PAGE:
Lessons in Pitching

How Fab.com got its backing:

From a fundraising standpoint, providing access to the RJ data basically said to the VC’s, “here we are, here’s the data, we’ve got nothing to hide, take a look and decide for yourself if you want to pursue investing in Fab.” Effectively, we turned the pitching on its head. Since the RJ data updates several times per day directly from our database, it was many times more powerful than providing powerpoints and excel spreadsheets. This was the real stuff, auto-updating! And, since RJ enables all the data to be downloaded into excel, the analysts at the VC firms were able to do all of their own analysis on the front end of the investment process.

Now I’ll break away from this to describe what I do for a living: I raise capital for insurance companies.

Insurance companies typically aren’t financially strong enough to absorb the risks associated with the policies they write. Every year, then, they renew reinsurance arrangements with third party companies that give them a boost. This process has all kinds of effects:

  • In a fantastically capital-intensive business, scaling up becomes relatively trivial, if you can demonstrate that you’ll make money doing it.
  • The plain fact that reinsurers ‘give the pen’ to companies that can bind them to financial obligations without itemized signoff means the scrutiny during the renewal process is often intense. This acts as a powerful mechanism for dispensing best practices throughout the industry
  • Bringing several capital backers up to speed on what you’re doing consumes valuable management time. Every year.

This last point is where brokers come in: we’re middlemen that facilitate this process by being a negotiation agent, knowing the market and performing some common data-crunching and cleaning tasks.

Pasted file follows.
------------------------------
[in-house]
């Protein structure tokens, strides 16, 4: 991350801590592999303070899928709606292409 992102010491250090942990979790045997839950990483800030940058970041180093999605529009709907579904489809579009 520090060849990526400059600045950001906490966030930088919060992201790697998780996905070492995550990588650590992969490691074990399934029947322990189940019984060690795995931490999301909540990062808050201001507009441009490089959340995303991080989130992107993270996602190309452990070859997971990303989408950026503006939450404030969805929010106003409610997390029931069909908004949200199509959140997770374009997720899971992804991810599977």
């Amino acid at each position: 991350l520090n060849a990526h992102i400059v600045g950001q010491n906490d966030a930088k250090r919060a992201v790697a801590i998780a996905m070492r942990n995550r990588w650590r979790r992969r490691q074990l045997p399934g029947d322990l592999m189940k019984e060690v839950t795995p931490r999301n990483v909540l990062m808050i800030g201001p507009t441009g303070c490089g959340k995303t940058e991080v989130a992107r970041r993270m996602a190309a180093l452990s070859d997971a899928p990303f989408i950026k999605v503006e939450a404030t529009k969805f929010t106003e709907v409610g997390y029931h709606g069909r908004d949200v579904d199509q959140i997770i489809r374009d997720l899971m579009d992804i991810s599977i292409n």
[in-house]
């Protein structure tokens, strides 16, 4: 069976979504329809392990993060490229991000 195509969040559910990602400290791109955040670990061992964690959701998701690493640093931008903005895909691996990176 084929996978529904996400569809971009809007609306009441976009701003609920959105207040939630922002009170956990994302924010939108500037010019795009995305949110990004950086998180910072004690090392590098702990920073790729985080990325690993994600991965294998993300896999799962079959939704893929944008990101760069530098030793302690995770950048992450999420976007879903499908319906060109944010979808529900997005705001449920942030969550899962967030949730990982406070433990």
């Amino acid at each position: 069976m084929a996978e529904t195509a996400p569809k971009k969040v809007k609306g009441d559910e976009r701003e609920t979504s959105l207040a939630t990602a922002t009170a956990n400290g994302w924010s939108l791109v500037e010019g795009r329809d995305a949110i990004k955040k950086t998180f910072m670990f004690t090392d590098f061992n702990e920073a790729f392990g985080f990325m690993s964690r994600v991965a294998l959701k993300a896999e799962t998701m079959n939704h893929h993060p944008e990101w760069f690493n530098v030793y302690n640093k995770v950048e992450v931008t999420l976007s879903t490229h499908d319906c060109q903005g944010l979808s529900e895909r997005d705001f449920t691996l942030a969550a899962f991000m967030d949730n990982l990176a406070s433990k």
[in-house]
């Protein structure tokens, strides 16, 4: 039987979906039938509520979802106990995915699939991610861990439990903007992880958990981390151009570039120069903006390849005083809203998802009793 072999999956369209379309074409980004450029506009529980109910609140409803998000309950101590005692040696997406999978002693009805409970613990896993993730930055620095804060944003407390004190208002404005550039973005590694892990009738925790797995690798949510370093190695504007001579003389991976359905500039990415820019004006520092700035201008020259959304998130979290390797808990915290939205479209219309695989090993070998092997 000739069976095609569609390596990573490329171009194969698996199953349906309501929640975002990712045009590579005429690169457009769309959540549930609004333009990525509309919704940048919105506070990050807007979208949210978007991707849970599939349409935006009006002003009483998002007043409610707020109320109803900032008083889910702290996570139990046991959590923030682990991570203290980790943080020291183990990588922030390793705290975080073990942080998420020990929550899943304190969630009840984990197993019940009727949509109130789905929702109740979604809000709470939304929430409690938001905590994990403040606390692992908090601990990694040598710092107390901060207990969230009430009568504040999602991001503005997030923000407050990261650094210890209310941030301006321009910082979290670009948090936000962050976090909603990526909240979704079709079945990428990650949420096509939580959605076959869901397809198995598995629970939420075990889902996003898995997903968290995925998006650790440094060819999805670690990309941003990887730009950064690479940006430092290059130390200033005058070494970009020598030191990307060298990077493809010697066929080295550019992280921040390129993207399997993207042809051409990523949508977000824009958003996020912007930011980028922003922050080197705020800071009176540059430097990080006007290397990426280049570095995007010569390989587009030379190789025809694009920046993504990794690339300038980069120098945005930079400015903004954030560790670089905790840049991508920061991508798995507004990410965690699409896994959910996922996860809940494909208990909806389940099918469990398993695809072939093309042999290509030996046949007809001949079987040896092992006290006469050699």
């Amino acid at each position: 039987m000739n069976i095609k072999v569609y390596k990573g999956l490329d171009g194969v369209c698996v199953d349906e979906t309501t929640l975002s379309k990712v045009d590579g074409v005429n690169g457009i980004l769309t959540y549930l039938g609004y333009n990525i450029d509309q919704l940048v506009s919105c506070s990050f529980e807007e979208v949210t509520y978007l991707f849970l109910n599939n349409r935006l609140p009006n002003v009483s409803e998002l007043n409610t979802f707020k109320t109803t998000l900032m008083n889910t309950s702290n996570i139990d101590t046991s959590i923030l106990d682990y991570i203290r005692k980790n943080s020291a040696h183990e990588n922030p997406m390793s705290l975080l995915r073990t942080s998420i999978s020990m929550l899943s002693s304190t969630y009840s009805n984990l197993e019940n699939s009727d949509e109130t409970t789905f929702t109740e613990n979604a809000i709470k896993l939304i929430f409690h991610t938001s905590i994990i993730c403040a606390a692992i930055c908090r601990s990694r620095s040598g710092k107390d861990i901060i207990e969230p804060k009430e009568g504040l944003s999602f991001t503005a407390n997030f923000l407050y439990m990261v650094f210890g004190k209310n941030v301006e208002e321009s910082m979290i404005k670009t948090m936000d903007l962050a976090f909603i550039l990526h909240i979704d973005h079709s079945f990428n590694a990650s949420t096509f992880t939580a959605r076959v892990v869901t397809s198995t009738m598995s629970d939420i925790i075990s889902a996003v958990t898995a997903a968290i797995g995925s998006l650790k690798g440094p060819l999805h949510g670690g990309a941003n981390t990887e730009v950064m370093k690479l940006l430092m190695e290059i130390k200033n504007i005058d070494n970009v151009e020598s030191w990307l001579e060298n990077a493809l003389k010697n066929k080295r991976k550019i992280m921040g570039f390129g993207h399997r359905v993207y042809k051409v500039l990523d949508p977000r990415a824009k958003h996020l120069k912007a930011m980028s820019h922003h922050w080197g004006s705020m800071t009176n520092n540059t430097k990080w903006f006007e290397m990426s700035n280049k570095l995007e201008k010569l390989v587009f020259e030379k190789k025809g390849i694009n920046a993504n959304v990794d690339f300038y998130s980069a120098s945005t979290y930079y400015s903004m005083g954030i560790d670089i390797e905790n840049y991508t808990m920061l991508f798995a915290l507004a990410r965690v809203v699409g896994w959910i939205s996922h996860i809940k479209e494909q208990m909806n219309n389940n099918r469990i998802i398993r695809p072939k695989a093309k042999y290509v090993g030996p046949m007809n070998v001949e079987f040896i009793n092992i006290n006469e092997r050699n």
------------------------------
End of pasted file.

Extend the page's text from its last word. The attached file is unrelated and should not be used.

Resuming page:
Each of these tasks are things that could be done without us. We’re middlemen, after all, as derided a professional class as there has ever been. But in every deal we minimize a big risk of failure.

Negotiation is tough and can break down easily and data cleaning is a pain; most importantly, though, even a small market like mine changes ALL the time and by acting as a clearinghouse for relationships, we facilitate a more competitive reinsurance market (ie maximize terms for our clients in a macro-sense, as well as by being individually awesome).

So let’s go back to Fab.com. They sent out the data and had a quick negotiation in which, they claim, price wasn’t much discussed. Wow, wouldn’t you want to be Andreessen Horowitz in this case? Name your price!

Maybe Fab.com have such a powerful business model that they only need to show some trend numbers and have a quick chat and wrap up 50 million bucks. But as much as it warms an engineer’s cockles to hear a story where a great data system wins the day, all of my instincts tell me that these guys got screwed.

If a deal goes down with so little pain somebody left money on the table.

I just read this by Mark Suster which gives me a clue for why there might be a bigger pie at stake than I thought:

And anybody who follows this blog knows that I believe television disruption has already begun and it is more likely to resemble Internet content than streaming long-form content to our living rooms.

As I talked about this model with several friends in Silicon Valley I always heard the same refrain, “we don’t invest in content business – they are ‘hits driven’.”

I had to laugh a bit at at the irony of this. For one, the consumer-driven startup world has become immensely hits driven. You need star power of entrepreneurs surrounded by star power angels & VCs who in turn get tons of press from adoring journalists who are insiders amongst this crowd of tech cognoscenti.

Publicity! Big-time VCs are tech celebrities, of course, and affiliation with them can legitimize you in some important circles like with early adopters, journalists and investment bankers who will one day give you your big money exit.

Still, I need to swap my “let’s build a business!” hat for my cynic hat to have this make sense.

Then again, maybe legit publicity is actually so value-creating that it’s worth 10-30% of the upside.

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